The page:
I thought it was interesting how easily the sensitive doctor’s remark opened a window to my own mind's workings. And as I now muse on the whole topic of connecting with another human being, I recall a discussion of communication in a book I read many years ago, with a graphic I’m reproducing below.

I forget what the bull’s eye was labeled, but I suspect it would be the name we give to the source of our emotions – heart, soul, spirit, or even deeper, what we call the core of our selves. And I suspect the richness of our relationships with the people in our lives would be in direct proportion to how deeply we connect with them.

Here's to deep connections, rich relationships and fuller awareness of ourselves,



  1. Sree,
    Thank you.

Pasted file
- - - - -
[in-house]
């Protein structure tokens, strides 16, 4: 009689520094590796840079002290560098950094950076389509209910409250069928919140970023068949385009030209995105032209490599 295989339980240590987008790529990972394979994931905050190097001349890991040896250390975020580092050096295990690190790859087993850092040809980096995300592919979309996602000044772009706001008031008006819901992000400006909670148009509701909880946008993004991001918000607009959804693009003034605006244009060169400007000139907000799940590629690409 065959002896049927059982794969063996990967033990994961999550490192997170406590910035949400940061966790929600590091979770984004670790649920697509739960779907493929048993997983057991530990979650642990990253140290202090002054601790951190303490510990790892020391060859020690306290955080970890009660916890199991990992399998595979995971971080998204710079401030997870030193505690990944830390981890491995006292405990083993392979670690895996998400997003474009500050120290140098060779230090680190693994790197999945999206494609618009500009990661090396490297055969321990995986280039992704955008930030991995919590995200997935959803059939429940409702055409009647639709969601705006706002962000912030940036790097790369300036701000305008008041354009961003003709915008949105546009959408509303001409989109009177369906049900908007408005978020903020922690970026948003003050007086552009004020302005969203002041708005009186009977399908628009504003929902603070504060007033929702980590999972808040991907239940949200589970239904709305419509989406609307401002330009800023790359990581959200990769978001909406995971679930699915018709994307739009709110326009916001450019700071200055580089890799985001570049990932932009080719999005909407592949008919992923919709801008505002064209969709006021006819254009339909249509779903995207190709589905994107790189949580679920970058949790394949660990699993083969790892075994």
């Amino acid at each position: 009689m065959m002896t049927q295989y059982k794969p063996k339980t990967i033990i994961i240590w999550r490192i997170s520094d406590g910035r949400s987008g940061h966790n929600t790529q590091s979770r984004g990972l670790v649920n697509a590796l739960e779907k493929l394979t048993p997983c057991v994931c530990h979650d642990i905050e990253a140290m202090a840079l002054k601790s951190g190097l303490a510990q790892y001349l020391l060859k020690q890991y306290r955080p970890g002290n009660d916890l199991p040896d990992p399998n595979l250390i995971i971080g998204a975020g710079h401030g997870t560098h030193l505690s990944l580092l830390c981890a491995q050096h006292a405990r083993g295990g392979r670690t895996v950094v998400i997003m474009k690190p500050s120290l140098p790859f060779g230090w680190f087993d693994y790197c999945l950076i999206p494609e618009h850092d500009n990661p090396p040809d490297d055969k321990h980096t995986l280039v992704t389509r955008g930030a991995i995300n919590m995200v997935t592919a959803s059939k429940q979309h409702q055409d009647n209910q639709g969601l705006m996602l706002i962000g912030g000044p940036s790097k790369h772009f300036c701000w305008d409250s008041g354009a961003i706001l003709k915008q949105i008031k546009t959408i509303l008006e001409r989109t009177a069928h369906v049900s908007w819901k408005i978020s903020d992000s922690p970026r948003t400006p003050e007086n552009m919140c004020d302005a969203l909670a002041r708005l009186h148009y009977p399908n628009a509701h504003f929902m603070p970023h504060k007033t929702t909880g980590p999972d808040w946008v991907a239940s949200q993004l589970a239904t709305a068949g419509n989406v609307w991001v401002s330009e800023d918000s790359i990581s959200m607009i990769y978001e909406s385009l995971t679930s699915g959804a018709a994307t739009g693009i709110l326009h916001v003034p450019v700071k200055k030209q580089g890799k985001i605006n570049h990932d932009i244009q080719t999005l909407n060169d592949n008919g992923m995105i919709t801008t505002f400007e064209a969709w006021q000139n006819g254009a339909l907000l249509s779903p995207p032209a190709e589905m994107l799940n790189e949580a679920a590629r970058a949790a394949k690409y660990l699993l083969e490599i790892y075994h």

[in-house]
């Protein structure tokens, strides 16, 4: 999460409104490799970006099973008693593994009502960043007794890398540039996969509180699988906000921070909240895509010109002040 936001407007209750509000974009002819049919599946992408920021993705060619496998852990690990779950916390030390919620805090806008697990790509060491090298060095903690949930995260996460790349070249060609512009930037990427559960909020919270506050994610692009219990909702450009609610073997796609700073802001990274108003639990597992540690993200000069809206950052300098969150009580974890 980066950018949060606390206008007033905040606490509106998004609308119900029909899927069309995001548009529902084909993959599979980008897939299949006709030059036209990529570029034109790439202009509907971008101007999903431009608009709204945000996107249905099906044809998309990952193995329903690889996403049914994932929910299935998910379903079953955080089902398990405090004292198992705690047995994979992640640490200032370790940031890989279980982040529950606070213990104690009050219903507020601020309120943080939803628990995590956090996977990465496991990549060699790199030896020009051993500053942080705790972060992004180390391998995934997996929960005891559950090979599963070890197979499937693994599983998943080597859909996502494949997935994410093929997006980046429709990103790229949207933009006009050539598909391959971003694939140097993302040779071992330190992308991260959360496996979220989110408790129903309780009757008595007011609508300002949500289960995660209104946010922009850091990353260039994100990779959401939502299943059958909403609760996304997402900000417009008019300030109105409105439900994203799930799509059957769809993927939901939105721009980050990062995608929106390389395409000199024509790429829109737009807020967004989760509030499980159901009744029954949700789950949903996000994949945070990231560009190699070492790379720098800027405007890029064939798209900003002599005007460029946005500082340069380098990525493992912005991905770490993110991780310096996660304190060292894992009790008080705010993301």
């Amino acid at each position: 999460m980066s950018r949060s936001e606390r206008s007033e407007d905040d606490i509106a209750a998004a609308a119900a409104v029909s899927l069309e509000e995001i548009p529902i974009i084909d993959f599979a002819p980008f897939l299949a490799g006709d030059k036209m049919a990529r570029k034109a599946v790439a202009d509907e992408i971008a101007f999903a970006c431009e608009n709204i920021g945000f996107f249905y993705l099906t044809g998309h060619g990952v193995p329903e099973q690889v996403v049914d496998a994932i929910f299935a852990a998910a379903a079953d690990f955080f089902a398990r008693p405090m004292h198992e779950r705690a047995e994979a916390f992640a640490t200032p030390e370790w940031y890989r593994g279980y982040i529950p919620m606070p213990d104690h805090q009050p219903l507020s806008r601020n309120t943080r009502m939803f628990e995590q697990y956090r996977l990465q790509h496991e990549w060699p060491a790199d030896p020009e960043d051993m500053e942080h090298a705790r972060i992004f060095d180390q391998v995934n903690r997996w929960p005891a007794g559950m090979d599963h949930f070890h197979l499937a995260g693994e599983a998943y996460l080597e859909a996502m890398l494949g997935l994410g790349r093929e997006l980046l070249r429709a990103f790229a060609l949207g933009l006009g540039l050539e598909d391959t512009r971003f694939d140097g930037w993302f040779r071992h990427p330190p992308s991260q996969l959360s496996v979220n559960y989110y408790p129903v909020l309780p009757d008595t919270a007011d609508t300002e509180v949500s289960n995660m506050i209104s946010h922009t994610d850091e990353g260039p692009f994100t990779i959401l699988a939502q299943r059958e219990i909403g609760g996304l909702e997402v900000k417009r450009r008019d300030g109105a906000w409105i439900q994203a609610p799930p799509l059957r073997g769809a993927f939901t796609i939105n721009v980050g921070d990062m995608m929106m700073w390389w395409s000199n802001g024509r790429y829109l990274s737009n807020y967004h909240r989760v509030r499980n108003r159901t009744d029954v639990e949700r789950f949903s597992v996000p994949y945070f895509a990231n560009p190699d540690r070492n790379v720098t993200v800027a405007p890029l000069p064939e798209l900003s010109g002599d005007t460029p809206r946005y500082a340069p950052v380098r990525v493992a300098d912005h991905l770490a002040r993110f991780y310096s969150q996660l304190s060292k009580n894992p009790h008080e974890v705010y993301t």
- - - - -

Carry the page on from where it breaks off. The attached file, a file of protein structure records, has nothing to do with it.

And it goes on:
Sometimes I believe there's no deeper sense of connection than the one we derive from feeling 'got'.


  2. Sree. Thank you so much for sharing this experience. I'm going to grab back to this one a couple of times!

    P.S. Can you tell me how Rithvik handled this experience further? Did he have pain afterwards from the removed teeth, and if so, how did he handle that. Would he agree to do it again?

  3. Iris: overall, Rithvik handled it fairly well. As I mentioned, rehearsing it beforehand really helped, and he was very cooperative going into the operating room. The procedure lasted about an hour, and the anesthesia wore off at the end, right on schedule. He was very disoriented upon awakening*, and therefore a bit agitated, and needed us to calm him down. We had instructed the dentist to minimize the number of teeth pulled, and the final tally was just one tooth pulled, and 3-4 fillings. He didn't seem to have much discomfort for the rest of the day, and by the next day he seemed to be back to normal. No other ill effects from the anesthesia as we had feared.

    P.S. I know because one of his first questions in the recovery room was "What year is this?", followed by "What month is this?", "What day is today?" and "What date is today?" :-) He is normally well-anchored in the calendar, and needed that info to get his bearings back.